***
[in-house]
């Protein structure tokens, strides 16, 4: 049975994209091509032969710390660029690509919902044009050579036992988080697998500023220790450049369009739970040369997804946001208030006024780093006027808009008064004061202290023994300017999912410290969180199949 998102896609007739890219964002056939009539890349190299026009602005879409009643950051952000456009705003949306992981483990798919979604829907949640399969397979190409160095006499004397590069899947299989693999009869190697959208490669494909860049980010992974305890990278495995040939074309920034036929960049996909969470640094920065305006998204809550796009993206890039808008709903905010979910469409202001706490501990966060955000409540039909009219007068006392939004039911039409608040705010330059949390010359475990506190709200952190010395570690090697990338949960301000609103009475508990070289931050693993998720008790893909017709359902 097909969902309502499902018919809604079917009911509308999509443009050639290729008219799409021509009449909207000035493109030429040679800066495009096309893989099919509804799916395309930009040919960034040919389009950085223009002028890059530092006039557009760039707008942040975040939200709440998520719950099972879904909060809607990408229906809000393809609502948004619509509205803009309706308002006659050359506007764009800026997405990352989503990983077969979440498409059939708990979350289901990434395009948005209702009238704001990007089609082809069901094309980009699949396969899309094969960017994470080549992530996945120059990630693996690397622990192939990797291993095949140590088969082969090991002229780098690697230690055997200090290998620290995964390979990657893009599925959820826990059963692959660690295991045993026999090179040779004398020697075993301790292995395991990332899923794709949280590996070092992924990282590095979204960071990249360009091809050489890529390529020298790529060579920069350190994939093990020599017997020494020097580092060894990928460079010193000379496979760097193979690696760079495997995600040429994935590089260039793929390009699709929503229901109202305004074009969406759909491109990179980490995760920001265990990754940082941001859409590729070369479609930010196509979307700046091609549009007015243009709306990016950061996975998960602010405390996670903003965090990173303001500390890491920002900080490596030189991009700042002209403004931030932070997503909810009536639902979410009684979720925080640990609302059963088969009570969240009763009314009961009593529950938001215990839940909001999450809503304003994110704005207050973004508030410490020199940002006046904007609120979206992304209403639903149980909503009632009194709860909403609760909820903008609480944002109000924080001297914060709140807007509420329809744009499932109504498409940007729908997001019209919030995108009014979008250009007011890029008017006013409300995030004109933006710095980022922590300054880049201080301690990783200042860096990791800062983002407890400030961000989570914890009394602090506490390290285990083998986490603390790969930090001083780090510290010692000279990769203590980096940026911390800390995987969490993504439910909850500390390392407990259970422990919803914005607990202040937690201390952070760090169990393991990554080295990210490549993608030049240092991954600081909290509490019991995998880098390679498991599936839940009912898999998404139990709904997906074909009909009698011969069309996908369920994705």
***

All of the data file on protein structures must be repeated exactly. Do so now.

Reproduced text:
[in-house]
């Protein structure tokens, strides 16, 4: 049975994209091509032969710390660029690509919902044009050579036992988080697998500023220790450049369009739970040369997804946001208030006024780093006027808009008064004061202290023994300017999912410290969180199949 998102896609007739890219964002056939009539890349190299026009602005879409009643950051952000456009705003949306992981483990798919979604829907949640399969397979190409160095006499004397590069899947299989693999009869190697959208490669494909860049980010992974305890990278495995040939074309920034036929960049996909969470640094920065305006998204809550796009993206890039808008709903905010979910469409202001706490501990966060955000409540039909009219007068006392939004039911039409608040705010330059949390010359475990506190709200952190010395570690090697990338949960301000609103009475508990070289931050693993998720008790893909017709359902 097909969902309502499902018919809604079917009911509308999509443009050639290729008219799409021509009449909207000035493109030429040679800066495009096309893989099919509804799916395309930009040919960034040919389009950085223009002028890059530092006039557009760039707008942040975040939200709440998520719950099972879904909060809607990408229906809000393809609502948004619509509205803009309706308002006659050359506007764009800026997405990352989503990983077969979440498409059939708990979350289901990434395009948005209702009238704001990007089609082809069901094309980009699949396969899309094969960017994470080549992530996945120059990630693996690397622990192939990797291993095949140590088969082969090991002229780098690697230690055997200090290998620290995964390979990657893009599925959820826990059963692959660690295991045993026999090179040779004398020697075993301790292995395991990332899923794709949280590996070092992924990282590095979204960071990249360009091809050489890529390529020298790529060579920069350190994939093990020599017997020494020097580092060894990928460079010193000379496979760097193979690696760079495997995600040429994935590089260039793929390009699709929503229901109202305004074009969406759909491109990179980490995760920001265990990754940082941001859409590729070369479609930010196509979307700046091609549009007015243009709306990016950061996975998960602010405390996670903003965090990173303001500390890491920002900080490596030189991009700042002209403004931030932070997503909810009536639902979410009684979720925080640990609302059963088969009570969240009763009314009961009593529950938001215990839940909001999450809503304003994110704005207050973004508030410490020199940002006046904007609120979206992304209403639903149980909503009632009194709860909403609760909820903008609480944002109000924080001297914060709140807007509420329809744009499932109504498409940007729908997001019209919030995108009014979008250009007011890029008017006013409300995030004109933006710095980022922590300054880049201080301690990783200042860096990791800062983002407890400030961000989570914890009394602090506490390290285990083998986490603390790969930090001083780090510290010692000279990769203590980096940026911390800390995987969490993504439910909850500390390392407990259970422990919803914005607990202040937690201390952070760090169990393991990554080295990210490549993608030049240092991954600081909290509490019991995998880098390679498991599936839940009912898999998404139990709904997906074909009909009698011969069309996908369920994705």